Durban: With the debate between rich and poor countries in Durban stuck on legally binding emission cuts versus voluntary measures, the United Nations Environment Programme (UNEP) Tuesday said both are important for a global deal and should not be pitted against each other.
"Voluntary measures by countries and legally binding emission cuts are to condition each other and should not be put into competition against each other. Both are important and it cannot be either/or," UNEP Executive Director Achim Steiner told IANS.
"You cannot totally rely on voluntary measures but they are necessary as they show the commitment of the countries at regional level to deal with adverse impact of climate change. Similarly legally binding targets cannot solve all problems," he said.
Steiner expressed confidence that a global deal can be worked out, based on both the measures.
"I am positive that we can arrive at a conclusion as despite all differences every nation is at the table searching for some positive outcome," said Steiner, who is also an under-secretary-general of the UN.
He said that they have provided the evidence that climate change is happening and now it is up to the governments to take action.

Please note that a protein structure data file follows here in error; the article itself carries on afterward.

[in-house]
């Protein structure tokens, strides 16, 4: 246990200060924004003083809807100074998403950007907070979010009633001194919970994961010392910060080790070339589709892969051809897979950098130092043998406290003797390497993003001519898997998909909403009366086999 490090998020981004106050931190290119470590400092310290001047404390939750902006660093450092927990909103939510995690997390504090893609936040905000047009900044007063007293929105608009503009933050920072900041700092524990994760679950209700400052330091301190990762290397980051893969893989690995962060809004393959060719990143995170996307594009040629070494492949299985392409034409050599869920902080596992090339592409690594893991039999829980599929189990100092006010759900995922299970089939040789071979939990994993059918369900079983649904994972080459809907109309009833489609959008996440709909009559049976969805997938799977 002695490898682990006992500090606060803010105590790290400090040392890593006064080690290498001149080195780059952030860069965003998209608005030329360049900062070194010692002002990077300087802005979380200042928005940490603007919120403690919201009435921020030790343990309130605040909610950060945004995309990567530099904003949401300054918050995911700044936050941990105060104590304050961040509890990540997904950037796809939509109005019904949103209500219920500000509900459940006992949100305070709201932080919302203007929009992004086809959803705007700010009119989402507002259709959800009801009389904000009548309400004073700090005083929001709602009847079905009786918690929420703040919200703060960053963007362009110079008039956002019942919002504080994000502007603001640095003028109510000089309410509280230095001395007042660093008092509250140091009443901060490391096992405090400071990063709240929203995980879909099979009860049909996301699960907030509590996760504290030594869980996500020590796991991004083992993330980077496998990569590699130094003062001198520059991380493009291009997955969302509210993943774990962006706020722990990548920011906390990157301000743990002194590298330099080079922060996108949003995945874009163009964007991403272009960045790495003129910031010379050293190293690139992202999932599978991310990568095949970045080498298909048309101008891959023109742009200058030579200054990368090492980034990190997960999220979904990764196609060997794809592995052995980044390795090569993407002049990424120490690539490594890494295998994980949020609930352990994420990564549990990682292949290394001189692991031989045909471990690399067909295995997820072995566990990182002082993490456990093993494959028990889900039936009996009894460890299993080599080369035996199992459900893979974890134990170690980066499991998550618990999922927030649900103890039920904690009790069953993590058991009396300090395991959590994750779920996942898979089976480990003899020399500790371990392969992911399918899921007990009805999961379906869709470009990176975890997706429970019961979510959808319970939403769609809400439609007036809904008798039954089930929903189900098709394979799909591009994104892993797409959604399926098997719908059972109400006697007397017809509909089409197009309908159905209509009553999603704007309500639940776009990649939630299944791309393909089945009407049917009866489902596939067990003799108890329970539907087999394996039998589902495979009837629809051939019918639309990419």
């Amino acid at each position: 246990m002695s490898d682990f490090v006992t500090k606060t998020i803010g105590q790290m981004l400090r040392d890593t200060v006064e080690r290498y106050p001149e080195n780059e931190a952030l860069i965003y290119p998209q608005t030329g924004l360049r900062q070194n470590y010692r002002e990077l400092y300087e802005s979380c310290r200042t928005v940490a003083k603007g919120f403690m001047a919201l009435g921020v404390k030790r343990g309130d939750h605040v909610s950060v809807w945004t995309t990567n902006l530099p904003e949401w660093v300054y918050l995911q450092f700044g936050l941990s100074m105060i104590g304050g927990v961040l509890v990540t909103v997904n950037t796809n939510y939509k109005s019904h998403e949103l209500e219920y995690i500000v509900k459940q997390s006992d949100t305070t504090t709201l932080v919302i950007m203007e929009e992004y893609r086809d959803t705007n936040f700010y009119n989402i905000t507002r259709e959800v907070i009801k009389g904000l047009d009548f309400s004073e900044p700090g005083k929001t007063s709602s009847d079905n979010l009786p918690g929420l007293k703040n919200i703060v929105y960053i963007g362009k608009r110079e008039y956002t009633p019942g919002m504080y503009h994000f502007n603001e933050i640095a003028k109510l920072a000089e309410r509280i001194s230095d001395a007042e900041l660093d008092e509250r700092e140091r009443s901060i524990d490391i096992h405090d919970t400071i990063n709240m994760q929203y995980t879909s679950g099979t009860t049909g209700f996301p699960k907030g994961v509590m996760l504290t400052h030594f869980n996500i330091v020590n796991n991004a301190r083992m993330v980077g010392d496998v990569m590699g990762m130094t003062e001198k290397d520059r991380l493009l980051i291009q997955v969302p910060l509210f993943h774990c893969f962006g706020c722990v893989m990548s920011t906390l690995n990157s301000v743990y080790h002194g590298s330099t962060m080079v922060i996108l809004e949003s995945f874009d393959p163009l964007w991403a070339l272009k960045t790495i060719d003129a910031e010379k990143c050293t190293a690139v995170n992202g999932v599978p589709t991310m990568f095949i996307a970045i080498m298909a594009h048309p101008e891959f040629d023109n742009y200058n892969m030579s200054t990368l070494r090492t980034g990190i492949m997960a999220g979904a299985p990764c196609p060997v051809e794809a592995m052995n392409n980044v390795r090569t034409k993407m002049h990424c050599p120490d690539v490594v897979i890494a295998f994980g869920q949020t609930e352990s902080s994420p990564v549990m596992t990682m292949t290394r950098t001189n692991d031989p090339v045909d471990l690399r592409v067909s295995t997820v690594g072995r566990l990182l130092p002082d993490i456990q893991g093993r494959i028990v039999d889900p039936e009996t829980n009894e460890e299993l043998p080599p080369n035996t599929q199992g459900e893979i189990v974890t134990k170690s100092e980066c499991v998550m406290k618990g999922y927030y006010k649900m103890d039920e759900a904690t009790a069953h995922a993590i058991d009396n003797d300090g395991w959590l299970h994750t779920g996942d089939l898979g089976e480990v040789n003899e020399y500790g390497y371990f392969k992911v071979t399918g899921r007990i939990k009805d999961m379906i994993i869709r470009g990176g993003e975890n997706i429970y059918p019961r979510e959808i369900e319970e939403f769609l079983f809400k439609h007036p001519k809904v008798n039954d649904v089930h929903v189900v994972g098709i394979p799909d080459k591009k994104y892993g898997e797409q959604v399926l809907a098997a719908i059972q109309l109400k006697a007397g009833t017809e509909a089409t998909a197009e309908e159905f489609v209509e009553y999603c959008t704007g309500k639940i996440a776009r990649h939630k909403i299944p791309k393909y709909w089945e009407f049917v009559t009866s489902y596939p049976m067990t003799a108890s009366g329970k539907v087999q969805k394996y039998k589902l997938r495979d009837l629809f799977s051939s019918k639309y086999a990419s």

While the European Union has proposed for a new single global treaty, the US has rejected it saying it cannot take until all developing economies are party to it. India has played the card of equity as central to any global deal while China showed its readiness to take legal emission cuts but with five pre-conditions post 2020.
The International Energy Agency`s executive director, Maraia Van Der Hoeven said the world should not wait for a global deal but should swing into action immediately.
"Don`t wait for a global deal ... act now to make robust policy to deal with the issue of climate change as it is important for energy security," she said.
Under the Kyoto Protocol, the developed countries are bound to take legal emission cuts while it is voluntary for developing countries